J S Bach composed two collections of 24 preludes and fugues for the keyboard. Book 1, BWV 846-893, was composed in 1722 and Book 2 was written in 1742. The collections are in fact two separate volumes; the first book was originally entitled Das Woltemperirte Clavier (The Well-Tempered Clavier) and Book 2 was simply entitled 24 Preludes and Fugues. Nowadays, however, it is assumed that one is speaking of both volumes when referring to The Well-Tempered Clavier, and the collection is also often referred to as Bach's 48 Preludes and Fugues.
It's generally assumed that Bach intended the keyboard on which these pieces were to be played would have been equal temperament, making it possible to play pieces in any key and have them sound in tune. This had been around for a couple of centuries before Bach's time but was not in general use.
The two sets of pieces consist of 48 pieces of music each, 24 preludes each with their own accompanying fugues. Bach laid out the preludes and fugues in such a way that their keys follow the order of the 12 tone scale, i.e. starting with the Prelude and Fugue in C major, then the pair in C minor, C sharp major, D major, D minor and so on.
It is obvious when listening through the whole two sets that Bach laid them out very particularly and created them in the order in which they were to be played, if played as a full set. The works move through different moods as they progress and there is a special quality to the B minor pieces which come last in each collection. This appears also in the Two-part and Three-part inventions, which are laid out in exactly the same way as the 48 Preludes and Fugues.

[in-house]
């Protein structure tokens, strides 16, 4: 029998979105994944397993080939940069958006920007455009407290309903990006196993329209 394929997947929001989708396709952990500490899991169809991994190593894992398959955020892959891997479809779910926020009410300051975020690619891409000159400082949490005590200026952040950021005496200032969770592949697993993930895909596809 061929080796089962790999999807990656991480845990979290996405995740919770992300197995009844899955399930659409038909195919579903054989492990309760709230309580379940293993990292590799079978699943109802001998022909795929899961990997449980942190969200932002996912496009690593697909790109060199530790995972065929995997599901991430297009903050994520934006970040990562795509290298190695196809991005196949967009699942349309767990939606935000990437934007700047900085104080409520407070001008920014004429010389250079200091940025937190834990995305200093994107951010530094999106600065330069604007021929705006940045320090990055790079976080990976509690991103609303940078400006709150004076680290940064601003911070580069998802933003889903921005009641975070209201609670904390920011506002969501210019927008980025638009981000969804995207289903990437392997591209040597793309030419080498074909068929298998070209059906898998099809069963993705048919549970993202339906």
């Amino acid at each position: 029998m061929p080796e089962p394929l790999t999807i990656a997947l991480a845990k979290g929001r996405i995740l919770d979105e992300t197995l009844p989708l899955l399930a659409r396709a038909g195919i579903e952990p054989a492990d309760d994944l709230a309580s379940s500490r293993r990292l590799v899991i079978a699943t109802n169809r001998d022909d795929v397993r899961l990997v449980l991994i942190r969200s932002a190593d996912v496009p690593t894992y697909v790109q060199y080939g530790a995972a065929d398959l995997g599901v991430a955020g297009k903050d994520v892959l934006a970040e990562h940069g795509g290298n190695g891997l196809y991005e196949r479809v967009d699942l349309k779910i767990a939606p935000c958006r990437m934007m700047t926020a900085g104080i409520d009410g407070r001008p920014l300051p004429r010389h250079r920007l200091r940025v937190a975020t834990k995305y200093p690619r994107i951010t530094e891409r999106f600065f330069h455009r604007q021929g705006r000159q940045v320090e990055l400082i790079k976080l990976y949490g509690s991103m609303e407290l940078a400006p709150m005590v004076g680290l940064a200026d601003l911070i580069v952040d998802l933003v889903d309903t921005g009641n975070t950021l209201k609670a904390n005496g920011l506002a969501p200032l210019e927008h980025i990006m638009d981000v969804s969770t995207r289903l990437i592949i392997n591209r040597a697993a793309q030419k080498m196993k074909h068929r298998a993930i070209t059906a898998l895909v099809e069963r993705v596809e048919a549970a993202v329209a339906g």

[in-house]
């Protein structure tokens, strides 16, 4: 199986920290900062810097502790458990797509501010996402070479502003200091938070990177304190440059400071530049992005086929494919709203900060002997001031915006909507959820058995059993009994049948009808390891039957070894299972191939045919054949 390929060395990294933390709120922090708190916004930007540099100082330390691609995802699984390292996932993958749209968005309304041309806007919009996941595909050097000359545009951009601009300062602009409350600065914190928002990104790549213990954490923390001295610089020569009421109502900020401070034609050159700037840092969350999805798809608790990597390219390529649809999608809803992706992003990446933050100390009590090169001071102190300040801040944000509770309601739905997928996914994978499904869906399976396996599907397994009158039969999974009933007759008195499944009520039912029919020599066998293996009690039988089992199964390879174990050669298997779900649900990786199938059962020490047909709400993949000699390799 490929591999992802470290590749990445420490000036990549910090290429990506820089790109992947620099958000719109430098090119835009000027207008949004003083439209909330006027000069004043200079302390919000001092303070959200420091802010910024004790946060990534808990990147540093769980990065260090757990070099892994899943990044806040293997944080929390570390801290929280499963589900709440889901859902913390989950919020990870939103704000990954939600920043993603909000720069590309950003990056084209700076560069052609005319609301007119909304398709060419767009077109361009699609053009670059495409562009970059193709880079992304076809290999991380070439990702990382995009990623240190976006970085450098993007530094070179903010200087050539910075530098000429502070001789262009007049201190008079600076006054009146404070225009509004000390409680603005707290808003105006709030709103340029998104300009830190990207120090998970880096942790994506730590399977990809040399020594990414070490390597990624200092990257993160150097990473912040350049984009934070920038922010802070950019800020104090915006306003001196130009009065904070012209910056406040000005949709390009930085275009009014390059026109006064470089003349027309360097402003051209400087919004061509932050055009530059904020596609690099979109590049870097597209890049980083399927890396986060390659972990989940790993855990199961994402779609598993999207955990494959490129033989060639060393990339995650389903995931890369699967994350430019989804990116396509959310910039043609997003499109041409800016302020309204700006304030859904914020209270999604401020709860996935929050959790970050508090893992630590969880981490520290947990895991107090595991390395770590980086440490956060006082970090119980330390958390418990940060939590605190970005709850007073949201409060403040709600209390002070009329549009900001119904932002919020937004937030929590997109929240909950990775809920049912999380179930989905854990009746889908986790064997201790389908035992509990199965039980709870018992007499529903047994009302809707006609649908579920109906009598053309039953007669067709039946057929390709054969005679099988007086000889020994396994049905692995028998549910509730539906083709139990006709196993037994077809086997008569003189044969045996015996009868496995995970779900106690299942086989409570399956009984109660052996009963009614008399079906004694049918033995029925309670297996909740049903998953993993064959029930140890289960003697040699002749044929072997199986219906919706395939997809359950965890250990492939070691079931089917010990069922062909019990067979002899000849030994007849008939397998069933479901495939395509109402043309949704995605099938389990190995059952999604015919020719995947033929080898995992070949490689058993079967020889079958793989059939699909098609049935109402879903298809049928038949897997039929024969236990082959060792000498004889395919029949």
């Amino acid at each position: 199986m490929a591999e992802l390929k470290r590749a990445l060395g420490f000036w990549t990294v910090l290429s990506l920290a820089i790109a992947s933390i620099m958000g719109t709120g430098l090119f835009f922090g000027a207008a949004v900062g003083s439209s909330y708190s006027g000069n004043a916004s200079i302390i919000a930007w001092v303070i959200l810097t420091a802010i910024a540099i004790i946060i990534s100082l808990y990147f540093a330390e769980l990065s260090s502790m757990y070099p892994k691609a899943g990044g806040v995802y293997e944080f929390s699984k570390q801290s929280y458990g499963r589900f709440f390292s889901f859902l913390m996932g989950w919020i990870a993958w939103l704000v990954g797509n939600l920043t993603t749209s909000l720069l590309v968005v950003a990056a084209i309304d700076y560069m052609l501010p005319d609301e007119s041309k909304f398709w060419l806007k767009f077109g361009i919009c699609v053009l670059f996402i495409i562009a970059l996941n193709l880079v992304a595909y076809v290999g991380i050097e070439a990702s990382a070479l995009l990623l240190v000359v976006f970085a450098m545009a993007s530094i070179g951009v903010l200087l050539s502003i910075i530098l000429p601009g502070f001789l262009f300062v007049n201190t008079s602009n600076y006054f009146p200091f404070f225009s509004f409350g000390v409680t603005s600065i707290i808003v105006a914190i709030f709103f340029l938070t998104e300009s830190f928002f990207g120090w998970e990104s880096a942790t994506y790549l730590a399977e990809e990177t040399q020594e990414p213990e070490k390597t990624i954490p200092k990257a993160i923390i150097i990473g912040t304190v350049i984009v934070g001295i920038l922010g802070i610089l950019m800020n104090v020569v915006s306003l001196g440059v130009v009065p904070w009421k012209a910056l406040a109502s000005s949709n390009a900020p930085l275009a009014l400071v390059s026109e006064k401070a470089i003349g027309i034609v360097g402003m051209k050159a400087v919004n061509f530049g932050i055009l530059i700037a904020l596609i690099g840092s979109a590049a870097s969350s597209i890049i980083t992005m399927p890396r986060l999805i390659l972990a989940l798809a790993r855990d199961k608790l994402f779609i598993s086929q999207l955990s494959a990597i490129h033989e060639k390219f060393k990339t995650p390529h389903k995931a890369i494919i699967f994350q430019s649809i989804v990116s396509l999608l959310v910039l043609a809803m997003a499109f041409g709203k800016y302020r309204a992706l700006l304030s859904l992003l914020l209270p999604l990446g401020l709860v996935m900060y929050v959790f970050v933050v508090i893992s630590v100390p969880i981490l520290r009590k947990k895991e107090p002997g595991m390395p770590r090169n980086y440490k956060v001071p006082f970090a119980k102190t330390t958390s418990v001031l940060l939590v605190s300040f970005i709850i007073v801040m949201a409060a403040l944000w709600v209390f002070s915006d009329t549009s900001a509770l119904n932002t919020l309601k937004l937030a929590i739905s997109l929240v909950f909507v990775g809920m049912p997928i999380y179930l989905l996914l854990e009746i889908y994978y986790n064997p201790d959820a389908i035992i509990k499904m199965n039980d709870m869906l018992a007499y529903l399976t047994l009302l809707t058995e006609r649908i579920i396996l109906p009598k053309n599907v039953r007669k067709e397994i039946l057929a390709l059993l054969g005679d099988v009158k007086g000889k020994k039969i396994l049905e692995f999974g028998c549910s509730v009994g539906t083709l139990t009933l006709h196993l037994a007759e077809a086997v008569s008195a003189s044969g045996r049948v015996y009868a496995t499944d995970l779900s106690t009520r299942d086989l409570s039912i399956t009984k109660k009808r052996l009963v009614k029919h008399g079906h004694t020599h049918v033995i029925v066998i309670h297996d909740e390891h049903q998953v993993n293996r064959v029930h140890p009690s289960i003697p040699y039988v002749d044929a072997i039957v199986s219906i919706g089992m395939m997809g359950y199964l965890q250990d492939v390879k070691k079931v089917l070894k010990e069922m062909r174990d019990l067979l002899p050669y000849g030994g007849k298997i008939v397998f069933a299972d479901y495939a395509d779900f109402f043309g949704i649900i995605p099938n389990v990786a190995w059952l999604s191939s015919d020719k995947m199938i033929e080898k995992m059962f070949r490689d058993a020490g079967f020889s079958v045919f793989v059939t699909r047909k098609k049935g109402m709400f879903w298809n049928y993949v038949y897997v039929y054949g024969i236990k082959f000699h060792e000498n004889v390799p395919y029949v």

In short, the 48 Preludes and Fugues are not only wonderful pieces of music but are excellent teaching material, both for the composer learning musical form (particularly the Fugue which is explored in depth) and for the student of any keyboard instrument. They are amongst the most important keyboard works of Western classical music and should certainly be included in your listening.